In Buddhism there is the Pali concept of mudita or “sympathetic joy” or “happiness in another’s good fortune,” which is the reverse of schadenfreude. A case can be made that women have the mudita gene and men don’t. Thailand being a Buddhist country, the idea of mudita may have taken seed and in that garden of schadenfreude, like an evil weed, simply hasn’t done all that well. There is another Thai concept somphet that translates as feeling pity for another’s misfortune. The downfall evokes sorrow or sadness, mixed with pity and compassion, and possibly a little bit of contempt. Someone who induces the feeling of somphet is called na somphet: pathetic. What is absent, though is a sense of joy as in schadenfreude.

Another possibility is that schadenfreude is way to judge the way men accept their place in the existing power structure. If that power structure is contested, and men down the hierarchy feel a sense of unfairness, then the fall of someone powerful offers them a rare opportunity to experience joy of seeing another humbled. That person, after all by falling, merely proves that those above them are no different or better, and all the money and power and wealth can’t protect them from their own excesses. In Thailand, until recent events, most people have accepted with a kind of fatalism their place in the hierarchy. In the West, strivers use the moral code to fast track up the success ladder. Sponsors and voters love the family man who only has eyes for his wife, kids and law mower.

In Thailand if someone above them fails, it doesn’t really give a sense of joy. Just the opposite; it is a sense of fear and gloom as there is security in a power structure where everyone knows their place, rank and status. If one leads a good life, then there is a chance of being reborn to a higher place in the hierarchy. Conversely, if someone with higher standing does something bad, that person will suffer by being reborn to a lesser rank. Schadenfreude has a cosmic, more long-range implication. It is part of the long-range missile system that locks on and shoots down the moral offenders, giving the audience a reason to stand up, applaud and dance with joy.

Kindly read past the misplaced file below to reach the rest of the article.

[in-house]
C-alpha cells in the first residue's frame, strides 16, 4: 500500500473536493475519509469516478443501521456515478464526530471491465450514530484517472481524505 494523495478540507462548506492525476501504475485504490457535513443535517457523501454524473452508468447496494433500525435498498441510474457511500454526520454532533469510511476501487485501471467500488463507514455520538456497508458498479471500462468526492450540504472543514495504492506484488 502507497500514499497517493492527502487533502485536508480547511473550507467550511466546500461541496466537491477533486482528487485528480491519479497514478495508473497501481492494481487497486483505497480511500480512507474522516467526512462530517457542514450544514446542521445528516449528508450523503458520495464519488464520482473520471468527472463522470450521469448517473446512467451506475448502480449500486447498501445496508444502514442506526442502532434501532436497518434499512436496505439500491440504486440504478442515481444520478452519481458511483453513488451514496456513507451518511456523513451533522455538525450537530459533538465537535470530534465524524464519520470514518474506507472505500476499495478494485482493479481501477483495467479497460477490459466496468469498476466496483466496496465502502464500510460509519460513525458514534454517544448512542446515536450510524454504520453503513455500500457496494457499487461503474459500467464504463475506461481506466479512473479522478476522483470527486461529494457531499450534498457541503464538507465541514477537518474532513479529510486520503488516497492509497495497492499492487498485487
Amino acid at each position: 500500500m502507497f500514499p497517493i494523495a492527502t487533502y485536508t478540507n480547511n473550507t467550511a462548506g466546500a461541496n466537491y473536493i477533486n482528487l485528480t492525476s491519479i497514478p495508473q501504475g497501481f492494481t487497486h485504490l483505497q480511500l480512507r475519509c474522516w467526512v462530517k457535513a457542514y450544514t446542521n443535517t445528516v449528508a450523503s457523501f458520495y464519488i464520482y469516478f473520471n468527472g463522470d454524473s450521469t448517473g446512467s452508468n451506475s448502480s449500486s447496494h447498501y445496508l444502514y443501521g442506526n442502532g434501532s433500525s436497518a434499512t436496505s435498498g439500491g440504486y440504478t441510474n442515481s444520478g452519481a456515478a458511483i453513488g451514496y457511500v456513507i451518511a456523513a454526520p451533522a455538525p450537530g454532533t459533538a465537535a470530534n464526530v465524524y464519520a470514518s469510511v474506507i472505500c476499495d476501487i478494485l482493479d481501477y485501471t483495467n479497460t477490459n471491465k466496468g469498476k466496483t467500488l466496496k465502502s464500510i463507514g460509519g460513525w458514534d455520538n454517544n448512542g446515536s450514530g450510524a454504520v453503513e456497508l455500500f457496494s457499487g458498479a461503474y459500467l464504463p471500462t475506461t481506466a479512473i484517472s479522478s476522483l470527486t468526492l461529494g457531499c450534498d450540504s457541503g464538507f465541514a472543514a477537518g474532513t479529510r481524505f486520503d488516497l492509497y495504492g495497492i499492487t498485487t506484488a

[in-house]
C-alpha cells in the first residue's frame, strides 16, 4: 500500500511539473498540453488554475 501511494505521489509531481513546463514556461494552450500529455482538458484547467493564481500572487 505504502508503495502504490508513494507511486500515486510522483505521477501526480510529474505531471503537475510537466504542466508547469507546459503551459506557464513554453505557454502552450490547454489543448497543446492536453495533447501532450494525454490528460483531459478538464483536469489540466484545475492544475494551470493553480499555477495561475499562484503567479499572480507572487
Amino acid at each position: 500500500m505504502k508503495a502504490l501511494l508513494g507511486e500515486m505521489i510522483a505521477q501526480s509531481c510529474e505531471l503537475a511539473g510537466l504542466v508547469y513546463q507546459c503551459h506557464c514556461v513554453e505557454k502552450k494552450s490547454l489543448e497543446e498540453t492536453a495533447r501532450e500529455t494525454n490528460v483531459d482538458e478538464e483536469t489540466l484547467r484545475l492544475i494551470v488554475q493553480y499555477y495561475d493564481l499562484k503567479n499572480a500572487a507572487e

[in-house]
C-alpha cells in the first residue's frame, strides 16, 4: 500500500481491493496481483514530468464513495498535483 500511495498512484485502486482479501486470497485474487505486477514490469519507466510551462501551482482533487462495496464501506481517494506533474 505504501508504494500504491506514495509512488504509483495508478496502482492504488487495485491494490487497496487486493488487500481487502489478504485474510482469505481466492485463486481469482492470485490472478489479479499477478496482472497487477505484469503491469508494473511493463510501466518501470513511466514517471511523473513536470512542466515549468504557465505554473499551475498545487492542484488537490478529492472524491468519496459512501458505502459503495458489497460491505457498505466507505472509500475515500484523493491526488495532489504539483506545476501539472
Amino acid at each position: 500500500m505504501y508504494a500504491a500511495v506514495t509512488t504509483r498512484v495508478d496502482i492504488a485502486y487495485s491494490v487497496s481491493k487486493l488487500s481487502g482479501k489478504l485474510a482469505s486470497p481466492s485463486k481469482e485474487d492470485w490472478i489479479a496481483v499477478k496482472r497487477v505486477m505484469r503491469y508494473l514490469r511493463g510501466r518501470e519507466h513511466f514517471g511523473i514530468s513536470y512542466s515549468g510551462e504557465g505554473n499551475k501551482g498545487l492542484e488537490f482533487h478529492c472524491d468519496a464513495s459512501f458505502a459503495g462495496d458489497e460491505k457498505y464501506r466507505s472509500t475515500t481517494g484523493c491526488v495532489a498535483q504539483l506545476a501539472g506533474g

If the Thai power structure was more egalitarian and moralistic about infidelity, Thais might share the experience of schadenfreude in seeing their fellow Thais fall down from the upper echelons of society. But I suspect that the more rigid Thai power structure may have prevented such a fall in all but the most serious cases. Some sections of society contain people who are too big to fail. The place in the structure doesn’t necessarily correspond to highly ambitious striving individuals but people who occupy a position in the structure for other reasons. Morality is a personal matter. It doesn’t figure into downfalls that produce joy. This isn’t just a peculiar feature of Thai culture, I’d venture to say it is prevalent in many non-Western cultures. China comes to mind.

Those who are allowed to fail are a narrower category than in the West, where anyone can suffer a self-inflicted loss. There is no structured protection in the protection. The other woman can get paid money to spill the beans on anyone. No one in that system is safe from such a scandal. But in Thailand it is more natural to feel sorrow or pity for those who do fall, as they are the ones who, as it turns out, weren’t powerful enough to be granted immunity to the fickle gods who visit failure.